Making your own baby food is clearly on the rise. In fact, the New York Times reported last year that commercial baby food sales have declined 4% per year since 2005 (measured in volume consumed). Yes, some of that might be because of a decline in births, but the commercial manufacturers of baby food are plenty worried. They’re trying to improve sales with new flavors and “sexy” packaging (not our adjective, the Times said that).
Our home office pediatrician expert and co-author of Baby 411, Dr. Ari Brown, applauds parents who want to make their own food:
“It’s actually preferable to offer food from your table. That way, your baby will get used to your cooking! Yes, you can use seasonings, herbs and spices. Just limit the amount of salt and use iodized salt if you must add it. It’s not that hard. Trust me, I’d never make it on ‘Top Chef’ but even I could make baby food.”
So grab a food processor and go for it. We review baby food processors here.
Now that you have decided to make at least some of your baby’s solid food, how do you store it so it doesn’t spoil? Surprisingly, there are more options for baby food storage than you might think.
First, you need something small. Two to four oz. portions are considered ideal for babies just starting out with solid food. Then you have to decide how to store it. Do you want to freeze or refrigerate extra servings? Do you want to be able to microwave them to bring them up to room temperature? Do you prefer glass to plastic? How about single use or reusable storage? And finally, consider whether you’ll need to travel with baby food—some options are easier to take with you than others.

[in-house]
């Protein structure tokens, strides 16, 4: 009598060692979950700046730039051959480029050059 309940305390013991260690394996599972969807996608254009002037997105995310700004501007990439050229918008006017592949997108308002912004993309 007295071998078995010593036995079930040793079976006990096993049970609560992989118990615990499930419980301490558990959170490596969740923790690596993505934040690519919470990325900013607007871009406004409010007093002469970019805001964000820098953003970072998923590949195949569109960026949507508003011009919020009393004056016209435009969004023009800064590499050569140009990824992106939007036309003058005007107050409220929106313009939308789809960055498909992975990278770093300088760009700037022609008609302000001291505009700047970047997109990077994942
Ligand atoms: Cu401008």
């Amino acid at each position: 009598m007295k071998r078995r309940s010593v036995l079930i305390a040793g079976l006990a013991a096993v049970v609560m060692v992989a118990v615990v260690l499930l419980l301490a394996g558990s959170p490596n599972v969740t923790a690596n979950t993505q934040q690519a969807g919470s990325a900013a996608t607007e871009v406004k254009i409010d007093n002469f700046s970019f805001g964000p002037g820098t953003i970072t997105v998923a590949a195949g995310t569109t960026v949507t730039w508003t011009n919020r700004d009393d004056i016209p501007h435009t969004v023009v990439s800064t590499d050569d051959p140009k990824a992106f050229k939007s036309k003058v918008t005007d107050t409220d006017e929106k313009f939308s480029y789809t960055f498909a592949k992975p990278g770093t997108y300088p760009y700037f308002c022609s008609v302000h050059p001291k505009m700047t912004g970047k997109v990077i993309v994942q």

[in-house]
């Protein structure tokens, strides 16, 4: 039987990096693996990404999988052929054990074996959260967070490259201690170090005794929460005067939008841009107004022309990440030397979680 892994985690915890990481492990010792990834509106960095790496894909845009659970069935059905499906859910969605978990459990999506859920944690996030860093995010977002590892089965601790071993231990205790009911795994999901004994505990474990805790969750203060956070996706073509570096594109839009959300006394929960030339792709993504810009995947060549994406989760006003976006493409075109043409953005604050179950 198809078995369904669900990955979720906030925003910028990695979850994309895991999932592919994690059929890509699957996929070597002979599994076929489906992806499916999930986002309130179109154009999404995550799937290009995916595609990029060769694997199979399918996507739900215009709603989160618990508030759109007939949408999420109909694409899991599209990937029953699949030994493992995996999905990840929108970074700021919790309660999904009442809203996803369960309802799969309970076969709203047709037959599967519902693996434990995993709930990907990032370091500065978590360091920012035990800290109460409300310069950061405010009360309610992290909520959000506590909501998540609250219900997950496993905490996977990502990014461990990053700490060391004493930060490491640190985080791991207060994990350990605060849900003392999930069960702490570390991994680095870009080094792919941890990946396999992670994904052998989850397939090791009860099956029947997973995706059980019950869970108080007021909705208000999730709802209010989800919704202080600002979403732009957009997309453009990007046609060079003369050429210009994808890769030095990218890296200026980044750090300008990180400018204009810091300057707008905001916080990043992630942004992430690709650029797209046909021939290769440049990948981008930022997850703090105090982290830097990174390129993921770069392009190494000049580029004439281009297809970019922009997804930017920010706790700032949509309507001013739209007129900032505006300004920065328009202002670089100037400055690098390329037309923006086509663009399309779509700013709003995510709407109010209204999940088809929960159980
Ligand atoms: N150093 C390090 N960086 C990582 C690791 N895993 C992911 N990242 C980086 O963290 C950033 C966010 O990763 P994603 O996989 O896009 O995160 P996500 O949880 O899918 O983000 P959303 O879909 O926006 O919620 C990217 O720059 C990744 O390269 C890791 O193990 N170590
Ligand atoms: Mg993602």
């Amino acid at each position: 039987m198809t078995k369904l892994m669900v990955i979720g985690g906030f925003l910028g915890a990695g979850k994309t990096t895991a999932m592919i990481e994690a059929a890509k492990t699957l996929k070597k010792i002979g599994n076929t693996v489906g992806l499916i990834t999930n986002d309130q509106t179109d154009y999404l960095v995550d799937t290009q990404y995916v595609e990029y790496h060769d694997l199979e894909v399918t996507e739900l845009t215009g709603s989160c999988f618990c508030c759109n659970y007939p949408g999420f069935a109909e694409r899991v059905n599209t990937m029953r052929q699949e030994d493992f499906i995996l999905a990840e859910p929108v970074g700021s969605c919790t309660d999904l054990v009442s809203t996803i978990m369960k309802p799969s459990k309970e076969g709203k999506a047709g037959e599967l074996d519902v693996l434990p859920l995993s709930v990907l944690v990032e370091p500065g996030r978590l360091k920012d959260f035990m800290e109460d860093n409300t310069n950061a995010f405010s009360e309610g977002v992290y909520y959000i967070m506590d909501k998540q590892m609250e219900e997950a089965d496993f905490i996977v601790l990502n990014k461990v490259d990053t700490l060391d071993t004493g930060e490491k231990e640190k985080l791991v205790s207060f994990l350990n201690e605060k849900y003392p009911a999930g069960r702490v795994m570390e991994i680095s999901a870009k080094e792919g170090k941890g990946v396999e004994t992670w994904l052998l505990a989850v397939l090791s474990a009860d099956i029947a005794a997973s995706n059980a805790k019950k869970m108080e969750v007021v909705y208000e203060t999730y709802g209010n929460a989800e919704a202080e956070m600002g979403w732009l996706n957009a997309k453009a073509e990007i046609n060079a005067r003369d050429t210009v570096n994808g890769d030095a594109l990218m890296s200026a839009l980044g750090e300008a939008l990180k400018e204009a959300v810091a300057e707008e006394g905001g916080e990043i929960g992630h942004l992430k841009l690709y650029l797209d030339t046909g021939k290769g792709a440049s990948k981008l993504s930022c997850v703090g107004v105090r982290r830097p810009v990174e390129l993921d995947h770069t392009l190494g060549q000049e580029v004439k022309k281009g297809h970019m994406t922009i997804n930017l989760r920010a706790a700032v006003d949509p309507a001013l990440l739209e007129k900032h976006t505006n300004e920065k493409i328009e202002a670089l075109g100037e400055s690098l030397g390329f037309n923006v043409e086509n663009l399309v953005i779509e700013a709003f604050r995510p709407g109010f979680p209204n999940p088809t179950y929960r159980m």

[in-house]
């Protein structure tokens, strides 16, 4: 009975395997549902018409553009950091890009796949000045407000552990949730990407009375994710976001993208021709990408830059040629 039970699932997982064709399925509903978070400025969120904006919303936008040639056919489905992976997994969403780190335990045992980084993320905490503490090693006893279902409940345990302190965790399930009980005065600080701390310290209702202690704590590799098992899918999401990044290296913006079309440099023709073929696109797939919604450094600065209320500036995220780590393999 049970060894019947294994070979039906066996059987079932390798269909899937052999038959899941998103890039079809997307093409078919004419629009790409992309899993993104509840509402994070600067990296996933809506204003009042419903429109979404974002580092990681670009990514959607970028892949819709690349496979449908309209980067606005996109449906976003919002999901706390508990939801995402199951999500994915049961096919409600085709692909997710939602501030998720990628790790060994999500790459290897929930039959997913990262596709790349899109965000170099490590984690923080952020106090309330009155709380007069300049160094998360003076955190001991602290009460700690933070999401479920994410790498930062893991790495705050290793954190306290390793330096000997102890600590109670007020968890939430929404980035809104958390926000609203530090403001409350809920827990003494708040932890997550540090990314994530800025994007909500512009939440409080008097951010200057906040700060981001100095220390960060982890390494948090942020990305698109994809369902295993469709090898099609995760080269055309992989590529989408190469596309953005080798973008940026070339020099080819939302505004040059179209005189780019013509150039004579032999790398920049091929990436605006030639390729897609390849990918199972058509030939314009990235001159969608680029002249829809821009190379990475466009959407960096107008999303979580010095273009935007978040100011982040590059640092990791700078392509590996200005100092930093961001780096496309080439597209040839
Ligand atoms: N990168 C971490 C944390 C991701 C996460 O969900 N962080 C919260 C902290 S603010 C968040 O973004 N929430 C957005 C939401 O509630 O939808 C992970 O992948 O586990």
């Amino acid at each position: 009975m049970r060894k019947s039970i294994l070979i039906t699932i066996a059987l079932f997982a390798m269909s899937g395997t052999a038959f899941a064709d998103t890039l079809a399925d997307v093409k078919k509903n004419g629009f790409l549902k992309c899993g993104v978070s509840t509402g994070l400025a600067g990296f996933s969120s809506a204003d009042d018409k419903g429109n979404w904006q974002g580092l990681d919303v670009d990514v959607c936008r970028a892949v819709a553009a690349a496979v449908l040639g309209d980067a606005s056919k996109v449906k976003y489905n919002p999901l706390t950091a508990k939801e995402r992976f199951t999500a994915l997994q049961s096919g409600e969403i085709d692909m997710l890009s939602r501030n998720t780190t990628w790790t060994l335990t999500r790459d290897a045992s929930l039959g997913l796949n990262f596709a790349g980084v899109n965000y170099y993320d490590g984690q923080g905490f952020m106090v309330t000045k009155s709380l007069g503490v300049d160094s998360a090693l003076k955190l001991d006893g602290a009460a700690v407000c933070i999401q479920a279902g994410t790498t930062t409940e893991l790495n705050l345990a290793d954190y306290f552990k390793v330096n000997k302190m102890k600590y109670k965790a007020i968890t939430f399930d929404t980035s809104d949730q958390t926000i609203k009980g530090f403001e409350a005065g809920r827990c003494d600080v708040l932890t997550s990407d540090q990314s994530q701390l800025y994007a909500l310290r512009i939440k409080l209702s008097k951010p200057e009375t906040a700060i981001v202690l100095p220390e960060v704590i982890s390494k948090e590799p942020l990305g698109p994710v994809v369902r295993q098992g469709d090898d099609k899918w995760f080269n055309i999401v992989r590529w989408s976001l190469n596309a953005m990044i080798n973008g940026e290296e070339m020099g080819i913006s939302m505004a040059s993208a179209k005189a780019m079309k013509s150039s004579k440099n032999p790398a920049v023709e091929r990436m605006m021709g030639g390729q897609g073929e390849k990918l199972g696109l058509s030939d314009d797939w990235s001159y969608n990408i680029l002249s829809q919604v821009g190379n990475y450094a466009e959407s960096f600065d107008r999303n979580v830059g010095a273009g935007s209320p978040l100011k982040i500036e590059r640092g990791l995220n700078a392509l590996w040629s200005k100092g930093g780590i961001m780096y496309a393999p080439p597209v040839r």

There are three basic choices for baby food storage:
- Freezer trays. We know, you’re asking, “why can’t we just used an ice cube tray?” Good question. You could, but you’ll have to remove the baby food blocks once they freeze and store them in a freezer bag to prevent freezer burn. Specialized baby food freezer trays, on the other hand, have a lid that helps avoid freezer burn. These are usually BPA-free silicon trays divided into single, 2 oz. serving with a plastic top. Freezer trays are just for freezing—you pop the serving out of the tray and warm it in a microwave safe bowl or defrost it in the fridge.
- Storage sets. No doubt you’ve been using plastic or glass storage containers with snap-on lids for years. Now they make special sets just for baby food. These containers often have measurements marked on the side of the container, leak-proof lids and stacking storage trays. Individual containers can be defrosted and heated in the microwave. The only issue: if you want to freeze a large batch of baby food, storage sets have a major limitation—you can’t remove portions from these sets once they are frozen to put in freezer bags and free them up for more batches.
- Feeding pouches. You may have seen commercial baby food in pouches (like Sprout and Ella’s) at the grocery store. Now you can buy the pouches yourself and fill them with your own foods. You have two choices with pouches: single use (recyclable) or reusable. The pouches can be frozen (don’t overfill, though!) or refrigerated, but not microwaved. Instead, you’ll have to warm them in a hot water bath.
So now that you know a bit more about baby food storage, check out our reviews of brands you can buy for your own home made baby food.
Reviews of 15+ Baby Food Storage Options